The poems

I have written most of these poems as members of the First Nations might speak them.

Notes and sources

The primary source of these words is my spirit of identity, as a person of Native American heritage and member of the Seldovia Village Tribe of Alaska, living in Seattle. When my words do not ring true, blame is due only to me. Otherwise, I have derived inspiration and details from the following sources.

Unangan Suite

My main source for these thoughts has been Aleuts: Survivors of the Bering Land Bridge, by William S. Laughlin, NY: Hold, Rinehart and Winston, 1980.

I have borrowed lines and ideas from my own poem “Family” in The Great Ideas. That, and my own feelings, such as expressed in my poem “Grace” in The I Ching.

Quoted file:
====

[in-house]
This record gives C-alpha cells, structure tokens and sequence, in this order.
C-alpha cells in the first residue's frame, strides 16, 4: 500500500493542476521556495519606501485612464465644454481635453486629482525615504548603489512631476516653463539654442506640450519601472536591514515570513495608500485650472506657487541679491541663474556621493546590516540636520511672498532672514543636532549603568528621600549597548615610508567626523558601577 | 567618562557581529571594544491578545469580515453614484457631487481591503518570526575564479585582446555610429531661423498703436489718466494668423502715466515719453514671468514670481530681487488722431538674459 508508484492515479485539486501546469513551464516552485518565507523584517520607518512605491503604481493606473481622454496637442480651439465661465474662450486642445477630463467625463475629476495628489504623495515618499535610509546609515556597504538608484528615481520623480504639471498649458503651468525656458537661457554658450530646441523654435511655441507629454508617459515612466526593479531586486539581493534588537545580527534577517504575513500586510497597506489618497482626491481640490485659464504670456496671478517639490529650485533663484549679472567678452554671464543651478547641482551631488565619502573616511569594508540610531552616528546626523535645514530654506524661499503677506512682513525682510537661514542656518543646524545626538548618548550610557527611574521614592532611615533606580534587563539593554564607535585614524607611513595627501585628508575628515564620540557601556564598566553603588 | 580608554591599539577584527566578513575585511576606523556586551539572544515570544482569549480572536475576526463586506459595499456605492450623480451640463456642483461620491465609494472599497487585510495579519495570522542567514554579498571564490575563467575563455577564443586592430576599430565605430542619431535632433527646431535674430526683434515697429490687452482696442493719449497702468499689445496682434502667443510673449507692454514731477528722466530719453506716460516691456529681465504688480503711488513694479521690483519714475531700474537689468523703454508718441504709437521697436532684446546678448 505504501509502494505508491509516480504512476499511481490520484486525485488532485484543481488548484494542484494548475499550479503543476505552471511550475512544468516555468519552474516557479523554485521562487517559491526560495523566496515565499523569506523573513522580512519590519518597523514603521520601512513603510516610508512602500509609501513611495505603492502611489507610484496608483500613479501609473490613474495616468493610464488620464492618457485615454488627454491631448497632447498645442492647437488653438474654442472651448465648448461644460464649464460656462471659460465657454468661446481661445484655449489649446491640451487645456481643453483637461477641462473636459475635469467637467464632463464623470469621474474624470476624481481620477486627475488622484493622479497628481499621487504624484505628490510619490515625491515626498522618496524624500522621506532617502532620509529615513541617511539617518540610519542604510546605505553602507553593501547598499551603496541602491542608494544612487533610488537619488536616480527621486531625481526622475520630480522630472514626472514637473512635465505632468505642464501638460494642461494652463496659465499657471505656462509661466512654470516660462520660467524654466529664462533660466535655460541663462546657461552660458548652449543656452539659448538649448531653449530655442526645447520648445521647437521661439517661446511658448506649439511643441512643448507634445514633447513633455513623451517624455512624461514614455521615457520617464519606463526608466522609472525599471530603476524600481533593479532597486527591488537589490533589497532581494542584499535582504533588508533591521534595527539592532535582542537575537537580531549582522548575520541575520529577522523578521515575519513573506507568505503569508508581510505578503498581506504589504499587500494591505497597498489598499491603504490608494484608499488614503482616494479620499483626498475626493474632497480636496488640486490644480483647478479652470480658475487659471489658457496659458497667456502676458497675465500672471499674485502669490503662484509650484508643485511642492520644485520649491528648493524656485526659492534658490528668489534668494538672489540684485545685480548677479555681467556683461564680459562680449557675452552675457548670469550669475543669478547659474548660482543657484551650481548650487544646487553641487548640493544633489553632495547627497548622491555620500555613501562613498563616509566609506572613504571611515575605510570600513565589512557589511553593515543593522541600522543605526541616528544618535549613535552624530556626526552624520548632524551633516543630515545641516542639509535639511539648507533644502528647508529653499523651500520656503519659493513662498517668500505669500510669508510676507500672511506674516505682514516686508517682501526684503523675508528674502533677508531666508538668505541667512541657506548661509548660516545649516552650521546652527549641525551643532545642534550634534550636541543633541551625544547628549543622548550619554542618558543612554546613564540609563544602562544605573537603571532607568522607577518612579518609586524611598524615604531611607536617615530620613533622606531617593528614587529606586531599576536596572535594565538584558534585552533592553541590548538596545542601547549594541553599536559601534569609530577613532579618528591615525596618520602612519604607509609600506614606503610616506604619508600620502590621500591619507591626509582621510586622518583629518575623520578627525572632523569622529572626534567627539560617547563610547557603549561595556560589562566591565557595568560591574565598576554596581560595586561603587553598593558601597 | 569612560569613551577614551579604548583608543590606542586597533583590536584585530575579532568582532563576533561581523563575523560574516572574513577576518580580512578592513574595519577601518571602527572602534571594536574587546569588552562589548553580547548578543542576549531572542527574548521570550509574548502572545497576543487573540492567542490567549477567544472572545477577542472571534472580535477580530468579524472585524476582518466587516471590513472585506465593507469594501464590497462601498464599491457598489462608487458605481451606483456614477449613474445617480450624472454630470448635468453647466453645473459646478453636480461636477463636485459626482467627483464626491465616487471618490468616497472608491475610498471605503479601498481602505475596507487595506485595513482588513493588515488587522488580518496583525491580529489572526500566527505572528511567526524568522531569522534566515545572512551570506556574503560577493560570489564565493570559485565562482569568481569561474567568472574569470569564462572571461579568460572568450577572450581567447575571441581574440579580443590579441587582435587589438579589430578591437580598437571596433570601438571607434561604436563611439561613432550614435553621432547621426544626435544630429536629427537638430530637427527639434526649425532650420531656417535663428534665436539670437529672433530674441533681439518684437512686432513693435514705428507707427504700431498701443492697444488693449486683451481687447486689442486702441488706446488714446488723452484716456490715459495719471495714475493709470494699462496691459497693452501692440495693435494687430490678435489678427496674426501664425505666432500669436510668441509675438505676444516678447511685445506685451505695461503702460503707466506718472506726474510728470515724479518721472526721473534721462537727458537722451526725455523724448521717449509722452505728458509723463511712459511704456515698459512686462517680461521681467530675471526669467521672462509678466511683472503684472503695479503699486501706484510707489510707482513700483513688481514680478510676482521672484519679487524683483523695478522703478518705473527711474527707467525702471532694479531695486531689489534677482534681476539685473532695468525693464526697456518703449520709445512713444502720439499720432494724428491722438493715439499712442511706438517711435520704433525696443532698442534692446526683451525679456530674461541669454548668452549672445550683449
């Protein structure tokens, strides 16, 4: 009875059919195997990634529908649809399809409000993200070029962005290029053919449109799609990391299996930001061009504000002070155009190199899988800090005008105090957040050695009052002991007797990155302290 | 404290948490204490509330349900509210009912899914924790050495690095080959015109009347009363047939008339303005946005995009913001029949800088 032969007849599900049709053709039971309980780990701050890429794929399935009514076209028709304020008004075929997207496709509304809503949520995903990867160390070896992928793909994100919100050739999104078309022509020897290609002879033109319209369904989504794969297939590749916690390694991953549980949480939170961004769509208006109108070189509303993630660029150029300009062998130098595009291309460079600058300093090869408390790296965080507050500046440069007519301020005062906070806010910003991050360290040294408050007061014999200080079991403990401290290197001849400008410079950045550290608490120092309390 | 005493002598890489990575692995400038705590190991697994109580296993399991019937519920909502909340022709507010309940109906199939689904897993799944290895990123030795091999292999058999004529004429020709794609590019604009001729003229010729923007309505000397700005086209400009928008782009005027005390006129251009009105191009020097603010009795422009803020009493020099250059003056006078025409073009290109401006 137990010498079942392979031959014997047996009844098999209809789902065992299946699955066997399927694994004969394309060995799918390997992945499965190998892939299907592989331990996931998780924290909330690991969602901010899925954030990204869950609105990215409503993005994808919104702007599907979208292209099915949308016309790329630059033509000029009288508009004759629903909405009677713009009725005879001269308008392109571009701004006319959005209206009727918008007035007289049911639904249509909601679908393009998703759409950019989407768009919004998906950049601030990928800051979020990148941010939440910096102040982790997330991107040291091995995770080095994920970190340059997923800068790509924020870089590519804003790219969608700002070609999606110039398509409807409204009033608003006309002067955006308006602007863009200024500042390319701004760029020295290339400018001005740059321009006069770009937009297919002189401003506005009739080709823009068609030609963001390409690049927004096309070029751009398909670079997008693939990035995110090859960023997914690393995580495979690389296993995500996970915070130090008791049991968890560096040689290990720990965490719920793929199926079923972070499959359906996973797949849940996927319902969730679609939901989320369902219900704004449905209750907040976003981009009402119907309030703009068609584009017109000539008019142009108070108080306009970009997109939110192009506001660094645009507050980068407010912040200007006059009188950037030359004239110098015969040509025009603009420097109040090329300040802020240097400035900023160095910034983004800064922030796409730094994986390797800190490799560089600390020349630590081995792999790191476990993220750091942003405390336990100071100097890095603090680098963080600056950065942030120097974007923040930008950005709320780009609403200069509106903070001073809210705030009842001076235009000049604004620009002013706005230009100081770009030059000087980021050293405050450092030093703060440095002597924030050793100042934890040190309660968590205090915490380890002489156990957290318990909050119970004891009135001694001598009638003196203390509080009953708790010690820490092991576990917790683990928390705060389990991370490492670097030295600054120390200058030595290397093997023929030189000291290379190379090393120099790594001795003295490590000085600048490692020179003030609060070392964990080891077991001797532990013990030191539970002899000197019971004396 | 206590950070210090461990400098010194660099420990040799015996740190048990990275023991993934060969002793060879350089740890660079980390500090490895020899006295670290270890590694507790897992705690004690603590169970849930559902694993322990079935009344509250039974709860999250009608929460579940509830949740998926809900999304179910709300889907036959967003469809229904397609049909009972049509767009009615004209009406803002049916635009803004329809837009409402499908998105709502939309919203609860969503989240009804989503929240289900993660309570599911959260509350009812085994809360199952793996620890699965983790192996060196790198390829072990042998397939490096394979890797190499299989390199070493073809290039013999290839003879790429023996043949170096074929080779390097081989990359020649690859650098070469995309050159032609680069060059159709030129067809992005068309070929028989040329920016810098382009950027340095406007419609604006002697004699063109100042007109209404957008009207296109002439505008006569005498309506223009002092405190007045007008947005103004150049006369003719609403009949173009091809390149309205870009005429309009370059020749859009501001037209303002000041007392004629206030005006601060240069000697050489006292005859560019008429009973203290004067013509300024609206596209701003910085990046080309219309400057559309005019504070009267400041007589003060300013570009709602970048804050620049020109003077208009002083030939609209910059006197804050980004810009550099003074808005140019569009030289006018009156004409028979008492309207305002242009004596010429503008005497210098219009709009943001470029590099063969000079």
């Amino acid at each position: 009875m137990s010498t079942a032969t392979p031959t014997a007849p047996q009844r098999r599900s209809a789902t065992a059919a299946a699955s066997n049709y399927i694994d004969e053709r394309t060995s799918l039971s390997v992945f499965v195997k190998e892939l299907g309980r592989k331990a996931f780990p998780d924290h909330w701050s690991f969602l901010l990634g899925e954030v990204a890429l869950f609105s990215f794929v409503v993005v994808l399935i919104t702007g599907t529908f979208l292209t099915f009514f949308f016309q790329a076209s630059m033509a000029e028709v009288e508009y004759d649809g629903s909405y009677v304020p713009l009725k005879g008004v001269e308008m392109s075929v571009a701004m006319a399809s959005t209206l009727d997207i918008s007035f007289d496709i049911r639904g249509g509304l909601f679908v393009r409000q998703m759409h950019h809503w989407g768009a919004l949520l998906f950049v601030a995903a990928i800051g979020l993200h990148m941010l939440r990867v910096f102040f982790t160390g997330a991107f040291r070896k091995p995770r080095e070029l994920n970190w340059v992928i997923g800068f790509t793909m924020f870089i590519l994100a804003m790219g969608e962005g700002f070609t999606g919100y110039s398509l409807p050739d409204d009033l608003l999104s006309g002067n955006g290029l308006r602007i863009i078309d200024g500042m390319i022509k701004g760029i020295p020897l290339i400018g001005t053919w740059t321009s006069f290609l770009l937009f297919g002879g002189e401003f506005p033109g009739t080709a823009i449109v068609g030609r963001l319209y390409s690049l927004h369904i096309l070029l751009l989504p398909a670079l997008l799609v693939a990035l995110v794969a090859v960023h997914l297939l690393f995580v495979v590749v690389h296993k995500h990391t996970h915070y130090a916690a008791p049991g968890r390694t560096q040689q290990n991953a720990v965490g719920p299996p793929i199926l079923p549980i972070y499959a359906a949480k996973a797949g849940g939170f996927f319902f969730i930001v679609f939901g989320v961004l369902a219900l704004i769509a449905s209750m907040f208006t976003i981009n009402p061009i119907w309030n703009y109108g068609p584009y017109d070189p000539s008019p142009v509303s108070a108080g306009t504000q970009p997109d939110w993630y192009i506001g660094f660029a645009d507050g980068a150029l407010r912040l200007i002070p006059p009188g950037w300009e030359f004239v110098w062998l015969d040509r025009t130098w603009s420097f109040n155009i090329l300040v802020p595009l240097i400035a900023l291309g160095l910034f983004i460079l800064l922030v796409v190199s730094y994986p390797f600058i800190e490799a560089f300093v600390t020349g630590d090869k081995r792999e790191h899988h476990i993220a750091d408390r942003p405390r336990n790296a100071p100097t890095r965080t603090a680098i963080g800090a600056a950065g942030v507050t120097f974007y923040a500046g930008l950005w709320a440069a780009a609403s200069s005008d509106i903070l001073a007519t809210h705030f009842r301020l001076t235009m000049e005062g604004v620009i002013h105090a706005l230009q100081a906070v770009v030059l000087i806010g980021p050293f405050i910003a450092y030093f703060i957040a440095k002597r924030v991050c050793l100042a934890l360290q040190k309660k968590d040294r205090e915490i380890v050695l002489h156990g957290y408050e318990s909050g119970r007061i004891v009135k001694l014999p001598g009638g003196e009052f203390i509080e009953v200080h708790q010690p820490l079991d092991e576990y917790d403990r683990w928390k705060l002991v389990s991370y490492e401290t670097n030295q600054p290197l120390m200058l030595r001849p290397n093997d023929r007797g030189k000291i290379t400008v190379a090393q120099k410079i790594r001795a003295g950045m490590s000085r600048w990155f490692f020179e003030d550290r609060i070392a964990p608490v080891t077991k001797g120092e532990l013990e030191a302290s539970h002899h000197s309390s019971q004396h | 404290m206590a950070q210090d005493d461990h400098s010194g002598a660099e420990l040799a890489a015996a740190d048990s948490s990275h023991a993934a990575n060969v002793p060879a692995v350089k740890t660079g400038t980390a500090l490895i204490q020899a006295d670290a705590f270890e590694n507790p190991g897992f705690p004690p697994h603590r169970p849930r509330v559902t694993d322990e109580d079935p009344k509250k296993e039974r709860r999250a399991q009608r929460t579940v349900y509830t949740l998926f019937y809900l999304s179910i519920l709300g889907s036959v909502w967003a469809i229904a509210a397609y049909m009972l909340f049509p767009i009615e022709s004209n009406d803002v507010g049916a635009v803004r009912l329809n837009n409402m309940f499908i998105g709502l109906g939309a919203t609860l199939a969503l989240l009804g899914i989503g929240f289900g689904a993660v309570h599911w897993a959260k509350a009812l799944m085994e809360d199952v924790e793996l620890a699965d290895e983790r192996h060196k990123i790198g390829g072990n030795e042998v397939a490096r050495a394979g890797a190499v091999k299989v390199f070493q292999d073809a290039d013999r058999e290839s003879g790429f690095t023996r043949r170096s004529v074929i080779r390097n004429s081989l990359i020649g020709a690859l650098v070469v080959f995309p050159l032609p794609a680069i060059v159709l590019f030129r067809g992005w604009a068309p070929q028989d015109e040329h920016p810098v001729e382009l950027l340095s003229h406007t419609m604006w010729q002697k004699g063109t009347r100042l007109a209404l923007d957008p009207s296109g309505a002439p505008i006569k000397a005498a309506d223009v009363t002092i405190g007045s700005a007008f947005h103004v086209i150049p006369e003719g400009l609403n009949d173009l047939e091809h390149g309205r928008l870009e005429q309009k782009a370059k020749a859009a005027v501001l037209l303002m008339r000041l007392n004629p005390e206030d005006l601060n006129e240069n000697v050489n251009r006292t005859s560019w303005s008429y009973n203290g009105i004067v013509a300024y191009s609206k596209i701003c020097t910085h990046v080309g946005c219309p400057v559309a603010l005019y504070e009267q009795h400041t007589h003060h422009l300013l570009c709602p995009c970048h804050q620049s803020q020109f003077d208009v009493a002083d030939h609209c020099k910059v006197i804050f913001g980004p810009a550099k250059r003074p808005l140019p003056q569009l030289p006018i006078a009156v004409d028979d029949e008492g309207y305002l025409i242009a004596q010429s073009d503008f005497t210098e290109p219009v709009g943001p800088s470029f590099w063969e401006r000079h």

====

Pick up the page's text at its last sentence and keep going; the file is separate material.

Unangan is the singular form of the word meaning “people” in the language spoken on the Aleutian Islands, by the people otherwise known as Aleuts.

Fishing Rights Suite

Water Rights Suite

Cherokee Suite

The Four Mothers were the four tribes who lived in the east before the Cherokee moved there. I derived these verses from three translations of a talk by Bill Bolin and some information from Sam Chadoin given to me by Albert Wahrhaflig, James Mooney’s history, and the Swimmer Manuscripts.

The poet

Tom Sharp is a member of Seldovia Village Tribe, and is the author of numerous books.

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